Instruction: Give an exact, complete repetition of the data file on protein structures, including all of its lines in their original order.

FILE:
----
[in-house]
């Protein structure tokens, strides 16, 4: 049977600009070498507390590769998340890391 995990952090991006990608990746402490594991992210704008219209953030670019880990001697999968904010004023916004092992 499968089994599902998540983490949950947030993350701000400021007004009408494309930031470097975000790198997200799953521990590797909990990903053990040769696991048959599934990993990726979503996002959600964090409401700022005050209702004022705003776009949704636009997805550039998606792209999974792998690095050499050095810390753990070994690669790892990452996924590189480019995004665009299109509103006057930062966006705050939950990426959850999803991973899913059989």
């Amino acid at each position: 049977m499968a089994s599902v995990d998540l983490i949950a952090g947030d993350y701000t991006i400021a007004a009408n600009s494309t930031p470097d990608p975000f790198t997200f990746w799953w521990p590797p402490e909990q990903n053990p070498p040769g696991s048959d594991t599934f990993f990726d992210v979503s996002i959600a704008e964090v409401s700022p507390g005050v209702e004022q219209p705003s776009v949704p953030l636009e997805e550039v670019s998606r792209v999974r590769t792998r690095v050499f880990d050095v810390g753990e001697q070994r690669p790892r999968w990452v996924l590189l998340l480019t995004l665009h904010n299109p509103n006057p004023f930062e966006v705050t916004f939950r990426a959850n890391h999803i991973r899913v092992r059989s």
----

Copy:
[in-house]
């Protein structure tokens, strides 16, 4: 049977600009070498507390590769998340890391 995990952090991006990608990746402490594991992210704008219209953030670019880990001697999968904010004023916004092992 499968089994599902998540983490949950947030993350701000400021007004009408494309930031470097975000790198997200799953521990590797909990990903053990040769696991048959599934990993990726979503996002959600964090409401700022005050209702004022705003776009949704636009997805550039998606792209999974792998690095050499050095810390753990070994690669790892990452996924590189480019995004665009299109509103006057930062966006705050939950990426959850999803991973899913059989």
């Amino acid at each position: 049977m499968a089994s599902v995990d998540l983490i949950a952090g947030d993350y701000t991006i400021a007004a009408n600009s494309t930031p470097d990608p975000f790198t997200f990746w799953w521990p590797p402490e909990q990903n053990p070498p040769g696991s048959d594991t599934f990993f990726d992210v979503s996002i959600a704008e964090v409401s700022p507390g005050v209702e004022q219209p705003s776009v949704p953030l636009e997805e550039v670019s998606r792209v999974r590769t792998r690095v050499f880990d050095v810390g753990e001697q070994r690669p790892r999968w990452v996924l590189l998340l480019t995004l665009h904010n299109p509103n006057p004023f930062e966006v705050t916004f939950r990426a959850n890391h999803i991973r899913v092992r059989s």